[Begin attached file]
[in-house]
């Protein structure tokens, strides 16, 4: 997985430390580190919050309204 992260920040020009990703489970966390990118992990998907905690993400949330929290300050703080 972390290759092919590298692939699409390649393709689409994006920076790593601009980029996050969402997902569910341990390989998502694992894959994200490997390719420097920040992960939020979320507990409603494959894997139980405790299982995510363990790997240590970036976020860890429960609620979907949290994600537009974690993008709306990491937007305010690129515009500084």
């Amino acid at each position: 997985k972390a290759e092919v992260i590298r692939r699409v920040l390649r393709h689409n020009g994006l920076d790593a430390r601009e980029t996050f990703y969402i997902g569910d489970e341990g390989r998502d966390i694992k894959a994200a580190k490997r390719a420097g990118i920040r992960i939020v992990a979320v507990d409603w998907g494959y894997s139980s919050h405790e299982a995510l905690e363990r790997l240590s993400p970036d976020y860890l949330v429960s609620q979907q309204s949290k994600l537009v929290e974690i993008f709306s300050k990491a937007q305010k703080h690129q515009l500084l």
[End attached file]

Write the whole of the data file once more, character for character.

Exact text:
[in-house]
């Protein structure tokens, strides 16, 4: 997985430390580190919050309204 992260920040020009990703489970966390990118992990998907905690993400949330929290300050703080 972390290759092919590298692939699409390649393709689409994006920076790593601009980029996050969402997902569910341990390989998502694992894959994200490997390719420097920040992960939020979320507990409603494959894997139980405790299982995510363990790997240590970036976020860890429960609620979907949290994600537009974690993008709306990491937007305010690129515009500084």
């Amino acid at each position: 997985k972390a290759e092919v992260i590298r692939r699409v920040l390649r393709h689409n020009g994006l920076d790593a430390r601009e980029t996050f990703y969402i997902g569910d489970e341990g390989r998502d966390i694992k894959a994200a580190k490997r390719a420097g990118i920040r992960i939020v992990a979320v507990d409603w998907g494959y894997s139980s919050h405790e299982a995510l905690e363990r790997l240590s993400p970036d976020y860890l949330v429960s609620q979907q309204s949290k994600l537009v929290e974690i993008f709306s300050k990491a937007q305010k703080h690129q515009l500084l």